“The fact remains though, that the ancients spoke of a time when there were gods or shining ones who ruled up and down Sumeria and Egypt and who employed watchers over the ordinary folk. In the same way a Pharaoh of Egypt was a god-on-Earth, so too priests of the Elohim (stars) were stars-on-Earth.
The Egyptian Book of the Dead calls these Watchers:
Anubis and Horus in the form of Horus the sightless. Others, however, say that they are the Tchatcha, who bring to nought the operations of their knives; and others say that they are the chiefs of the Sheniu chamber.
So, even in ancient Egypt, by the time of the writing of the Book of the Dead, there was confusion.
According Sitchin in The Wars of Gods and Men:
They had come to Egypt, the Egyptians wrote, from Ta-Ur, the “Far/Foreign Land,” whose name Ur meant “oldest” but could also have been the actual place name – a place well known from Mesopotamian and biblical records: the ancient city of Ur.
We should note at this point that this Ur is the same place that the father of the world’s three great religions, Abraham, is also said to have trained.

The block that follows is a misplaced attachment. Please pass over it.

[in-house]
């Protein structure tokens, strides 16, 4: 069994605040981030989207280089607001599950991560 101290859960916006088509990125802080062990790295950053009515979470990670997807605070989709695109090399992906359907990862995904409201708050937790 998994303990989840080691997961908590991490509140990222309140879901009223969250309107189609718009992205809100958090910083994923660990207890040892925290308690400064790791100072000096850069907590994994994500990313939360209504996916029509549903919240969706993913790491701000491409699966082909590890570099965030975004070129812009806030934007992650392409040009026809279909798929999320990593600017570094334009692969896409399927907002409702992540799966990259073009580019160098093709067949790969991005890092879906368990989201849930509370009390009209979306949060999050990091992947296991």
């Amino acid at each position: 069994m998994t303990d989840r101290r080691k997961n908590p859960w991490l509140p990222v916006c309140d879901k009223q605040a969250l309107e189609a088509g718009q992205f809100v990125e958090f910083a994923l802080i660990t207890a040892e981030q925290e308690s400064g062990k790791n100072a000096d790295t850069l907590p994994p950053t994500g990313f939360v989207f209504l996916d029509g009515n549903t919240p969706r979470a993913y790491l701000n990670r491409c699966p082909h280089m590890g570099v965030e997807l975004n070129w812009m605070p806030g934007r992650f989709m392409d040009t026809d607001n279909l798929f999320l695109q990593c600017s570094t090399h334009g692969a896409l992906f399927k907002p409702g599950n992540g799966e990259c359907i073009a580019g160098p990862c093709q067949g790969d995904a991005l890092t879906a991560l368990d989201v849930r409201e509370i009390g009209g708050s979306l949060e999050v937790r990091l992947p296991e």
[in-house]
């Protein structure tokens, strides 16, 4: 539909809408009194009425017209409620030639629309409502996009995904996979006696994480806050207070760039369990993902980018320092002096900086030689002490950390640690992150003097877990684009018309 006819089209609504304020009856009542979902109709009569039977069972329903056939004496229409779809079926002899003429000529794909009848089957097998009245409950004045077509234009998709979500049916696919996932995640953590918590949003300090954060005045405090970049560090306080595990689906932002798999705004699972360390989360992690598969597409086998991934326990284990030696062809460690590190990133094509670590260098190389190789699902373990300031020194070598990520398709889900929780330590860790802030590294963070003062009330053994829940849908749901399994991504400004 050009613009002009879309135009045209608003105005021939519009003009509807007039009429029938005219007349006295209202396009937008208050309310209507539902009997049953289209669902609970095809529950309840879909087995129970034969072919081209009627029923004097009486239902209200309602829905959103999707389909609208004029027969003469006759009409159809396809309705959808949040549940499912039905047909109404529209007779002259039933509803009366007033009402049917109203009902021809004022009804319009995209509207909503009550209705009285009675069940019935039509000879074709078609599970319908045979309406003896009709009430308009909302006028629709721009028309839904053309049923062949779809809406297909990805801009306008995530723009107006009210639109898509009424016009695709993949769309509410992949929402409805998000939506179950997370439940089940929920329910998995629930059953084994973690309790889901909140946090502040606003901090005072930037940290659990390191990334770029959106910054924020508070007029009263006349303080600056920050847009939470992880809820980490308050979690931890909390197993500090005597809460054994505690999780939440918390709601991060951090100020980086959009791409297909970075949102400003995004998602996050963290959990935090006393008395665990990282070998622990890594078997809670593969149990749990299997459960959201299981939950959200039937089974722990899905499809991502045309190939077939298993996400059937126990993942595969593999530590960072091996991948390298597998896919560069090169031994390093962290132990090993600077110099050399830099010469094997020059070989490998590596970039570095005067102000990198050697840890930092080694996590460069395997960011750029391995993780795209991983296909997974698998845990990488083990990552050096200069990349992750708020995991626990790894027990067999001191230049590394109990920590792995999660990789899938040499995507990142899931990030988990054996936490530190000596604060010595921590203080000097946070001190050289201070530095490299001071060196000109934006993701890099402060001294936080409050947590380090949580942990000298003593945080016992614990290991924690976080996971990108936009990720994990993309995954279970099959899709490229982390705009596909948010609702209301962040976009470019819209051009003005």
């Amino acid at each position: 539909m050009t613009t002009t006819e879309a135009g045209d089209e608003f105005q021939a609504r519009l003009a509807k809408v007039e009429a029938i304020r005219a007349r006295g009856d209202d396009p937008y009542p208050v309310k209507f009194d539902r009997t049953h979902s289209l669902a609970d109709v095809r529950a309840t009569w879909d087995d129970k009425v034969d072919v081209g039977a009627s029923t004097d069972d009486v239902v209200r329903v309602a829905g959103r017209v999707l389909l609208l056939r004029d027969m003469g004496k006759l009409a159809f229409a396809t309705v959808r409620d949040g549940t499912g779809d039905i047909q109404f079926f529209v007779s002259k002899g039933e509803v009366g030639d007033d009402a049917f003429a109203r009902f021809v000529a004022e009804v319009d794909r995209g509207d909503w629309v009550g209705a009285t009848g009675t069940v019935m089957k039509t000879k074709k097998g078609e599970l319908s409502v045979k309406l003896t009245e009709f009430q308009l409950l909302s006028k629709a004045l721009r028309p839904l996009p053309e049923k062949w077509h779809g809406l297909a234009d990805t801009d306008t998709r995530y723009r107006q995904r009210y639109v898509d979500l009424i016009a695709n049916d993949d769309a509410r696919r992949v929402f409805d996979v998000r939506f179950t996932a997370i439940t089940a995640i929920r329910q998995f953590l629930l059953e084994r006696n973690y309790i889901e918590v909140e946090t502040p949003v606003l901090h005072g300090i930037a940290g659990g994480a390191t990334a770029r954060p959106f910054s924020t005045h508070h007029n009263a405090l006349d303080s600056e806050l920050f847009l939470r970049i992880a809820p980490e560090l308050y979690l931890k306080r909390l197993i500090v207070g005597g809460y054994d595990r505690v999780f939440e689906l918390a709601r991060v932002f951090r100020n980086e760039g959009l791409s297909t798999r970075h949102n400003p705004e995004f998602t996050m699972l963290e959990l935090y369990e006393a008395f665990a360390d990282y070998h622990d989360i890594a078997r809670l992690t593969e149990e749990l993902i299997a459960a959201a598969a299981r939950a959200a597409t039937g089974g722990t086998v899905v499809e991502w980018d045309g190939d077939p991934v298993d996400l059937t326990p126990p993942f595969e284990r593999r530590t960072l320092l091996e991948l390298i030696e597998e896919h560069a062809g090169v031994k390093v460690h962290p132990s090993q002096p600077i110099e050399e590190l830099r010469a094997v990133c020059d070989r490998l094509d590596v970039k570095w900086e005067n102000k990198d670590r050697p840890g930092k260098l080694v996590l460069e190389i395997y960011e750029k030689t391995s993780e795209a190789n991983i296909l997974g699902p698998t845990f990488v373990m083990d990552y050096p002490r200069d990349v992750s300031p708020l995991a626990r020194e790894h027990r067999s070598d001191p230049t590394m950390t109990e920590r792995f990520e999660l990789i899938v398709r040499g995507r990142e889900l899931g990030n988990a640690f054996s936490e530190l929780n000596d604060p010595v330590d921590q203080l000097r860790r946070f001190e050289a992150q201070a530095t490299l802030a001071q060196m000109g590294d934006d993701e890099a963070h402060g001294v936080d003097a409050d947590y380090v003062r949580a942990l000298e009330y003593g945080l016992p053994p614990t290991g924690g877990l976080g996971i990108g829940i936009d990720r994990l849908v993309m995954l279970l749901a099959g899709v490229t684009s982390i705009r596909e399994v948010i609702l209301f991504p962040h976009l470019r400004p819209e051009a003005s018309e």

According to The Legend of Votan (note similarity with the Nordic Wotan who is said to have come from across the sea) from Mesoamerica, this Votan was the serpent who was a descendent of the race of Can and was called a guardian or watcher, amazingly similar to Canaan, as such people as Zelia Nuttal in Papers of the Peabody Museum has suggested.
These Canaanites are implicated in many places revolving around the Shining Ones and the original serpent priests – another name for the Shining Ones.
The serpent was known in the language of Canaan variously as Aub, Ab; Oub, Ob; Oph, Op; Eph, Ev. In the Mayan language “Can” also means serpent, as in Cuculcan the bird serpent, and just as in the ancient Sumerian Acan and the Scottish Can for serpent (which is where we get the word “canny” like the wise snake).
Vulcan (sounding like Votan and Wotan), the Roman god of fire, comes from the Babylonian Can for serpent and Vul for fire, showing an etymological link across thousands of miles and oceans and meaning, therefore, that Vulcan is the shining serpent.
Indeed even the very center of the Christian world, the Vatican, comes from the words “vatis” for prophet and “can” for serpent, making the Vatican a place of serpent prophecy.
The Hebrews termed these Watchers as nun resh’ayin, meaning “those who watch.” In the Greek this is translated as gigantes or giants, a race that even the 907 B.C. writer Hesiod featured as being monstrous (due to their serpentine aspect no doubt). Now we can understand the role of the giants seen across the world of folklore as the presence of the Watchers.
Enoch in 1 Enoch 20:1-8 even gives us the names of these Watchers”
Bibliotecapleyades Article on the Watchers :